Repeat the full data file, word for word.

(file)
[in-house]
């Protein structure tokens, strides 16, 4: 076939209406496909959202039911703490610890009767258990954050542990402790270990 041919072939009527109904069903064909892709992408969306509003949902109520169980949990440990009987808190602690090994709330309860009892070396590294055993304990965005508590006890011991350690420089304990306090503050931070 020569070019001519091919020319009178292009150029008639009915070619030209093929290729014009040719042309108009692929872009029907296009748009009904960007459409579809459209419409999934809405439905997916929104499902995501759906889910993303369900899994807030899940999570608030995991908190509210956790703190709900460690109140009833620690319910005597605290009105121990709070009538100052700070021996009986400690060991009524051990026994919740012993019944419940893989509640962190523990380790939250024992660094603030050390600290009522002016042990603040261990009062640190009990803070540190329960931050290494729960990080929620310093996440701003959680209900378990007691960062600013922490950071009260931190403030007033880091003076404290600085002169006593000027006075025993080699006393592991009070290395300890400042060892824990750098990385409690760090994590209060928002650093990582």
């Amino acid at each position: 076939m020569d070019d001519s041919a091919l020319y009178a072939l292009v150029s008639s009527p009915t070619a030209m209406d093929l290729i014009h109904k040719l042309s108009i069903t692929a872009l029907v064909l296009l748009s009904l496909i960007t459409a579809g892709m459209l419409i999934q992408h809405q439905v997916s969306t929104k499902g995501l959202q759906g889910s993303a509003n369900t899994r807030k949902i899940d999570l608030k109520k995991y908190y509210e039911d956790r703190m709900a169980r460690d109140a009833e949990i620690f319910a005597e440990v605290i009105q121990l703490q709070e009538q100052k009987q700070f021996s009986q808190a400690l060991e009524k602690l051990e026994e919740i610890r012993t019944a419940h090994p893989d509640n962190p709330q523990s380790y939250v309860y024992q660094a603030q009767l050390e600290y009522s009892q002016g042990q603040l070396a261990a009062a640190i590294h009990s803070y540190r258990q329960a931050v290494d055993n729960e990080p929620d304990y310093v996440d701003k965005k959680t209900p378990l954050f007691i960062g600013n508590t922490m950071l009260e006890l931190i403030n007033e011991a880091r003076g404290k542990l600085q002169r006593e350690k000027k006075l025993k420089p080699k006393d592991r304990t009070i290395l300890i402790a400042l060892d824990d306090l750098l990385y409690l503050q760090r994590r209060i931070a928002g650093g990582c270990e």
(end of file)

[in-house]
């Protein structure tokens, strides 16, 4: 076939209406496909959202039911703490610890009767258990954050542990402790270990 041919072939009527109904069903064909892709992408969306509003949902109520169980949990440990009987808190602690090994709330309860009892070396590294055993304990965005508590006890011991350690420089304990306090503050931070 020569070019001519091919020319009178292009150029008639009915070619030209093929290729014009040719042309108009692929872009029907296009748009009904960007459409579809459209419409999934809405439905997916929104499902995501759906889910993303369900899994807030899940999570608030995991908190509210956790703190709900460690109140009833620690319910005597605290009105121990709070009538100052700070021996009986400690060991009524051990026994919740012993019944419940893989509640962190523990380790939250024992660094603030050390600290009522002016042990603040261990009062640190009990803070540190329960931050290494729960990080929620310093996440701003959680209900378990007691960062600013922490950071009260931190403030007033880091003076404290600085002169006593000027006075025993080699006393592991009070290395300890400042060892824990750098990385409690760090994590209060928002650093990582």
């Amino acid at each position: 076939m020569d070019d001519s041919a091919l020319y009178a072939l292009v150029s008639s009527p009915t070619a030209m209406d093929l290729i014009h109904k040719l042309s108009i069903t692929a872009l029907v064909l296009l748009s009904l496909i960007t459409a579809g892709m459209l419409i999934q992408h809405q439905v997916s969306t929104k499902g995501l959202q759906g889910s993303a509003n369900t899994r807030k949902i899940d999570l608030k109520k995991y908190y509210e039911d956790r703190m709900a169980r460690d109140a009833e949990i620690f319910a005597e440990v605290i009105q121990l703490q709070e009538q100052k009987q700070f021996s009986q808190a400690l060991e009524k602690l051990e026994e919740i610890r012993t019944a419940h090994p893989d509640n962190p709330q523990s380790y939250v309860y024992q660094a603030q009767l050390e600290y009522s009892q002016g042990q603040l070396a261990a009062a640190i590294h009990s803070y540190r258990q329960a931050v290494d055993n729960e990080p929620d304990y310093v996440d701003k965005k959680t209900p378990l954050f007691i960062g600013n508590t922490m950071l009260e006890l931190i403030n007033e011991a880091r003076g404290k542990l600085q002169r006593e350690k000027k006075l025993k420089p080699k006393d592991r304990t009070i290395l300890i402790a400042l060892d824990d306090l750098l990385y409690l503050q760090r994590r209060i931070a928002g650093g990582c270990e």